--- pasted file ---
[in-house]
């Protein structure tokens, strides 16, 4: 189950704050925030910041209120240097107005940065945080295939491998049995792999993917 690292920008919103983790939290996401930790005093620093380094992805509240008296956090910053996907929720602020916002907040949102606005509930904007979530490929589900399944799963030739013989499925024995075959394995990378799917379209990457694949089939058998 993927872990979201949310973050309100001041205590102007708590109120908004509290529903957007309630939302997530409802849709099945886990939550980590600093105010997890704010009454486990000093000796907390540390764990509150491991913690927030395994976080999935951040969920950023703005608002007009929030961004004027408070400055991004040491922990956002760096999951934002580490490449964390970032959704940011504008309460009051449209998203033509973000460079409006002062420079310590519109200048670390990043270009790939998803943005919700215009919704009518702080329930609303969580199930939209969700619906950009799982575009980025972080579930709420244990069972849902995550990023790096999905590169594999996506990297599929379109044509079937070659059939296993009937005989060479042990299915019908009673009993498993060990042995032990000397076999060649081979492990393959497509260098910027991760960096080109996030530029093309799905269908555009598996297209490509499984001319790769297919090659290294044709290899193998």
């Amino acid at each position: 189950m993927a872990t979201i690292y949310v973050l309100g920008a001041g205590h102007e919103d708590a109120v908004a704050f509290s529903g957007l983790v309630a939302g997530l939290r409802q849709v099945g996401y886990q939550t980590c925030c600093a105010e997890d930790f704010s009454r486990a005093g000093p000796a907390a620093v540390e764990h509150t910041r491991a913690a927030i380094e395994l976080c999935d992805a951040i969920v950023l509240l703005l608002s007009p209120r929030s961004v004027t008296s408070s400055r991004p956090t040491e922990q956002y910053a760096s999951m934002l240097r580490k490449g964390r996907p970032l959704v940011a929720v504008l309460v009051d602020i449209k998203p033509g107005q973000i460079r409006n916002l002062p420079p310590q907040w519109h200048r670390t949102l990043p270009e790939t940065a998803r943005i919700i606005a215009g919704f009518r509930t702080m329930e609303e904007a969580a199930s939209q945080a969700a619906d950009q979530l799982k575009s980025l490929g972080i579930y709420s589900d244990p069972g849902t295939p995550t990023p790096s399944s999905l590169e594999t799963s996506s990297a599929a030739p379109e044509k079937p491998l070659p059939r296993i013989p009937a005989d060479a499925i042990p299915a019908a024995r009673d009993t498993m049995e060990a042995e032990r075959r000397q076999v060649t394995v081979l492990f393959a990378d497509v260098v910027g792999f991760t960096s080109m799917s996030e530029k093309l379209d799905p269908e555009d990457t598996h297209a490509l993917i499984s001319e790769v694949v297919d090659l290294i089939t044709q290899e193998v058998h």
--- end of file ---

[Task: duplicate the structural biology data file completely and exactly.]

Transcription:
[in-house]
């Protein structure tokens, strides 16, 4: 189950704050925030910041209120240097107005940065945080295939491998049995792999993917 690292920008919103983790939290996401930790005093620093380094992805509240008296956090910053996907929720602020916002907040949102606005509930904007979530490929589900399944799963030739013989499925024995075959394995990378799917379209990457694949089939058998 993927872990979201949310973050309100001041205590102007708590109120908004509290529903957007309630939302997530409802849709099945886990939550980590600093105010997890704010009454486990000093000796907390540390764990509150491991913690927030395994976080999935951040969920950023703005608002007009929030961004004027408070400055991004040491922990956002760096999951934002580490490449964390970032959704940011504008309460009051449209998203033509973000460079409006002062420079310590519109200048670390990043270009790939998803943005919700215009919704009518702080329930609303969580199930939209969700619906950009799982575009980025972080579930709420244990069972849902995550990023790096999905590169594999996506990297599929379109044509079937070659059939296993009937005989060479042990299915019908009673009993498993060990042995032990000397076999060649081979492990393959497509260098910027991760960096080109996030530029093309799905269908555009598996297209490509499984001319790769297919090659290294044709290899193998």
């Amino acid at each position: 189950m993927a872990t979201i690292y949310v973050l309100g920008a001041g205590h102007e919103d708590a109120v908004a704050f509290s529903g957007l983790v309630a939302g997530l939290r409802q849709v099945g996401y886990q939550t980590c925030c600093a105010e997890d930790f704010s009454r486990a005093g000093p000796a907390a620093v540390e764990h509150t910041r491991a913690a927030i380094e395994l976080c999935d992805a951040i969920v950023l509240l703005l608002s007009p209120r929030s961004v004027t008296s408070s400055r991004p956090t040491e922990q956002y910053a760096s999951m934002l240097r580490k490449g964390r996907p970032l959704v940011a929720v504008l309460v009051d602020i449209k998203p033509g107005q973000i460079r409006n916002l002062p420079p310590q907040w519109h200048r670390t949102l990043p270009e790939t940065a998803r943005i919700i606005a215009g919704f009518r509930t702080m329930e609303e904007a969580a199930s939209q945080a969700a619906d950009q979530l799982k575009s980025l490929g972080i579930y709420s589900d244990p069972g849902t295939p995550t990023p790096s399944s999905l590169e594999t799963s996506s990297a599929a030739p379109e044509k079937p491998l070659p059939r296993i013989p009937a005989d060479a499925i042990p299915a019908a024995r009673d009993t498993m049995e060990a042995e032990r075959r000397q076999v060649t394995v081979l492990f393959a990378d497509v260098v910027g792999f991760t960096s080109m799917s996030e530029k093309l379209d799905p269908e555009d990457t598996h297209a490509l993917i499984s001319e790769v694949v297919d090659l290294i089939t044709q290899e193998v058998h």